A Simple Thought – Friday, 4th June 2021

Modern-day Muslim pirates

Admittedly, you may find the headline a bit obtrusive yet at some point, we will all have to concur of how picaresque the human population is becoming.  Day by day, so many individuals feel robbed off their most valuable assets.  In contemporary terms, these assets are not merely physical assets like wealth and property, the sci-fi era also reminds us how today’s most prized possession is information, and how this too is so susceptible to theft.  What you may know as intellectual property rights is, to a great extent under threat at all levels.  Besides, the actual ownership, in the face o an ever-fluctuating world morality code, is also a decision yet to be made.

In simple terms, piracy is theft, but the understanding of theft is so distant from the human race and the correlation is filled with moral justifications and rationalisations, so much so that, no one, in his or her private time, ever thinks that they are guilty of this misdemeanour.  sayyid Ai Akbar Sadaaqat in his book ‘Anecdotes for Reflection – Part 2’, says Denying the wife her dower, not repaying one’s debts, not paying one’s obligatory zakat and so on, are also examples of theft, but the meaning that immediately comes to mind upon hearing of theft, is ‘taking into possession the property and wealth of others, secretly and deceptively”.  In extracting a segment of this definition, we can well understand how taking into possession the property and wealth of others, secretly and deceptively, is part of the whole process of stealing.

The ingenuity of human beings is far from from exhausted, just as interest’ is translated as commission or profit, and hence permissible, and just as there are a 1,0001 types of musical instruments that determine whether a piece of melody is halaal or haraam, notwithstanding the complete ignorance of most able-bodied men and women to determine thus, piracy and theft are today commonly see as important street smart culture that helps people progress, economically and socially.  Ironically, these are the same individuals who used to look down upon those caught stealing exam papers in school or those always copying frm the others during class tests.

As the World Wide Web, apt for its christening, broadens its net and tightens the noose, inadvertently, there is en masse copying of ideas, services, products, concepts and what nots.  Fortune favours the… has been a favourite adage of very sly people, who lacking in their own ability to think and invent or innovate, speak volumes of how their daring nature propels their fast and furious climb up the financial and social ladder, leaving the actual inventors deviod of any claim to the very same level of success.

Extremely cleverly crafted verbosity such as ‘why re-invent the wheel’ or ‘being inspired by’ is flirted around, now more than ever, by Muslims of all people, as they steal ideas, repackage products, mimic strategies and also spy on their neighbours, to the chagrin of the vulnerable, and amidts standing ovation from a world filled with celebrity-hungry personalities.  These vultures and parasites of society were, perhaps foretold in history as circumambulating the Holy Kaaba in th form of beasts and wild animals, and having amassed their lustfulness for fame and richness, will eventually face the ultimate promise of Allah (SWT), and that will be sufficient for them.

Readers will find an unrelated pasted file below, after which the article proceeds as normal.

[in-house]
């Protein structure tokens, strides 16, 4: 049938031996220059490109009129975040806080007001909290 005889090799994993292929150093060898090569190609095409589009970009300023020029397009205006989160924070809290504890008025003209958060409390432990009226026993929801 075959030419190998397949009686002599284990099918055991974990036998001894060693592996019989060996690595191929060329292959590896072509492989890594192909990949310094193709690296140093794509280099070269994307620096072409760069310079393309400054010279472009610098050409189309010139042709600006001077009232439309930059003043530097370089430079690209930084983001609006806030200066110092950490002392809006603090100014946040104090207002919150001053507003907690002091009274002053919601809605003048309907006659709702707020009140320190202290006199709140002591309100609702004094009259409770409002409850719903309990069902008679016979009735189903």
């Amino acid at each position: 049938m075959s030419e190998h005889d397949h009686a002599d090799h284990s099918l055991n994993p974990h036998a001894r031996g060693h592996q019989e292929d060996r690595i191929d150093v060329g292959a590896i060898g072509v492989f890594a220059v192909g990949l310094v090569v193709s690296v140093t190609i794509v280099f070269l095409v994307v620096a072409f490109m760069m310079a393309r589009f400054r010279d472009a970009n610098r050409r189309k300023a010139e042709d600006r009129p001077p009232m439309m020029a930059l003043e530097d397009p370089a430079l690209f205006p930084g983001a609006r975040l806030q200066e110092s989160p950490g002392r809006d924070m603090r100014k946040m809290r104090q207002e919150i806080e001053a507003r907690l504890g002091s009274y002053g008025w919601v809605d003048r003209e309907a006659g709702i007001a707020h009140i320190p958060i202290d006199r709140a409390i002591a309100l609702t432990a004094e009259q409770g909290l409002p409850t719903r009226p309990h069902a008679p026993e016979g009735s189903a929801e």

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About the author

Mohamedarif is a marketing professional and educationalist with a penchant for writing as a hobby since childhood. As he experimented writing about sporting events at first and then current affairs, he quickly developed a skill for observation of his environment and began to write on reform topics, especially in connection with the community. To further feed his pursuit of writing, he founded several newsletters and bulletins at his school and at the Husayni Madrasah in the 1980's, all the time learning from others already in the field not just about writing, but also about pre-press and production processes. He was also the editor-in-chief of the Knowledge Magazine in 1995–1996. A decade later, importing a flurry of ideas into his new home, Nairobi, he first founded a two page community newspaper then became a regular writer of the Friday Faculty before establishing the Community on Friday, a fully fledged Madrasah magazine in 1996. And while his writing at the community continued, he simultaneously started writing for a business weekly, pairing in with his newfound role as a marketing professional. During his time in Nairobi, he wrote several speeches for sitting chairmen and presidents while also giving some himself, developing his concurrent role as a public speaker and trainer.

With changing times and a decrease in advertising sponsorship, as well as a fall in overall readership, Mohamedarif transformed this publication into an electronic blog. Thus was born the Community on Friday in its present format.

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